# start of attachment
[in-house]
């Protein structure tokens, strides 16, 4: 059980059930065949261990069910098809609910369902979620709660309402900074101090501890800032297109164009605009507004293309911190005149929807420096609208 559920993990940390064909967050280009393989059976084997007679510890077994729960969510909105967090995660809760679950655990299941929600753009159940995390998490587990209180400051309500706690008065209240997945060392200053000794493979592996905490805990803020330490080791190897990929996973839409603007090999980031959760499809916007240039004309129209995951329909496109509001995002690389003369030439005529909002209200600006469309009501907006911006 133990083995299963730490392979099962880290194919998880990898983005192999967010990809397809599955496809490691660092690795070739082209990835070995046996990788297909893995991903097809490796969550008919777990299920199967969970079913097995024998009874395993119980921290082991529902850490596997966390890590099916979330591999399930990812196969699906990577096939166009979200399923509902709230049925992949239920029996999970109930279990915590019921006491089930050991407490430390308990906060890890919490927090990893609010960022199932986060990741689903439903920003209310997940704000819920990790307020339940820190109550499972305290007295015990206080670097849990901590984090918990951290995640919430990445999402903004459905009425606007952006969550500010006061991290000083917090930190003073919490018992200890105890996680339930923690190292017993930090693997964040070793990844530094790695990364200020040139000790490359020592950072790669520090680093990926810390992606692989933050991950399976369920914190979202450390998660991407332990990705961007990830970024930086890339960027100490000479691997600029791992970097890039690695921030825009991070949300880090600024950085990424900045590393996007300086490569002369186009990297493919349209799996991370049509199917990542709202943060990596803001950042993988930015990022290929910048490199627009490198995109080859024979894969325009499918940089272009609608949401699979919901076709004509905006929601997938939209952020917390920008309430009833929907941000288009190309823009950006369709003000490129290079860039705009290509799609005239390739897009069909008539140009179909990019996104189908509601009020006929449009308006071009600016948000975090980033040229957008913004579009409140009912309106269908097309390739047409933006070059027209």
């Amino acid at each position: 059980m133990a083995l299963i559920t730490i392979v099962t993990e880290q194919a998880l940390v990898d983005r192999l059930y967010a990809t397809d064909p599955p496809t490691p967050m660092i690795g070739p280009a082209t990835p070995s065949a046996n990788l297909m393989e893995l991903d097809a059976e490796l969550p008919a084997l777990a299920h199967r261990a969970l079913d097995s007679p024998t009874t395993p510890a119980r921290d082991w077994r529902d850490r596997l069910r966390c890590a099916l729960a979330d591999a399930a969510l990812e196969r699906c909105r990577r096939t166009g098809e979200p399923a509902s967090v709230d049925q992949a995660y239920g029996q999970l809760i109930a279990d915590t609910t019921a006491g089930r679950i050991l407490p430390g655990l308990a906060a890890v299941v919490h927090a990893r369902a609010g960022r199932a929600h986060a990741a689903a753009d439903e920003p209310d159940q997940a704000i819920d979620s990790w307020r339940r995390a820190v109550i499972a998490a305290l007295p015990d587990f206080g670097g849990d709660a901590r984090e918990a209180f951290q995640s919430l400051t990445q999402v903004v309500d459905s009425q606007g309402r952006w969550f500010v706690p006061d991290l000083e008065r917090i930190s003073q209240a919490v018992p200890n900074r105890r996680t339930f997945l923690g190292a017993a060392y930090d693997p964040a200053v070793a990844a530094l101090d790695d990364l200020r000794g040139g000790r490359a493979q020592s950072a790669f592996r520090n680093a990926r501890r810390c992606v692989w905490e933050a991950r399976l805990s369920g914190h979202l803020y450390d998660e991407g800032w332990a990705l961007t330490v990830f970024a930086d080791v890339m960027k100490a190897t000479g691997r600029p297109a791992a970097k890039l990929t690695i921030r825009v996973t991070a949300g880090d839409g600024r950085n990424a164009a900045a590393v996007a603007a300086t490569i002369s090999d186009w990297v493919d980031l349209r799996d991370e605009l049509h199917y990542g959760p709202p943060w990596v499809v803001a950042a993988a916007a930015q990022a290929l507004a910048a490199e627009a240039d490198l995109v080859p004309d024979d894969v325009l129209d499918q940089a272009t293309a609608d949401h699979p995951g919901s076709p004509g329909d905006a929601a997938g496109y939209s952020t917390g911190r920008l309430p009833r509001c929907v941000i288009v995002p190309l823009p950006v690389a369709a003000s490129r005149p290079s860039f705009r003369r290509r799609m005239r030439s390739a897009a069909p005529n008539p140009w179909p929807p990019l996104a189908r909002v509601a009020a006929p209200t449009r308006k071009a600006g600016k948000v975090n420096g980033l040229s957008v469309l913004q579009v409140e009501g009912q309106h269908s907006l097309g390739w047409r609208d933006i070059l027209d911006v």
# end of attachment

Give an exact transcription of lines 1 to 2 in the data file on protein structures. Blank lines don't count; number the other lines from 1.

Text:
[in-house]
């Protein structure tokens, strides 16, 4: 059980059930065949261990069910098809609910369902979620709660309402900074101090501890800032297109164009605009507004293309911190005149929807420096609208 559920993990940390064909967050280009393989059976084997007679510890077994729960969510909105967090995660809760679950655990299941929600753009159940995390998490587990209180400051309500706690008065209240997945060392200053000794493979592996905490805990803020330490080791190897990929996973839409603007090999980031959760499809916007240039004309129209995951329909496109509001995002690389003369030439005529909002209200600006469309009501907006911006 133990083995299963730490392979099962880290194919998880990898983005192999967010990809397809599955496809490691660092690795070739082209990835070995046996990788297909893995991903097809490796969550008919777990299920199967969970079913097995024998009874395993119980921290082991529902850490596997966390890590099916979330591999399930990812196969699906990577096939166009979200399923509902709230049925992949239920029996999970109930279990915590019921006491089930050991407490430390308990906060890890919490927090990893609010960022199932986060990741689903439903920003209310997940704000819920990790307020339940820190109550499972305290007295015990206080670097849990901590984090918990951290995640919430990445999402903004459905009425606007952006969550500010006061991290000083917090930190003073919490018992200890105890996680339930923690190292017993930090693997964040070793990844530094790695990364200020040139000790490359020592950072790669520090680093990926810390992606692989933050991950399976369920914190979202450390998660991407332990990705961007990830970024930086890339960027100490000479691997600029791992970097890039690695921030825009991070949300880090600024950085990424900045590393996007300086490569002369186009990297493919349209799996991370049509199917990542709202943060990596803001950042993988930015990022290929910048490199627009490198995109080859024979894969325009499918940089272009609608949401699979919901076709004509905006929601997938939209952020917390920008309430009833929907941000288009190309823009950006369709003000490129290079860039705009290509799609005239390739897009069909008539140009179909990019996104189908509601009020006929449009308006071009600016948000975090980033040229957008913004579009409140009912309106269908097309390739047409933006070059027209």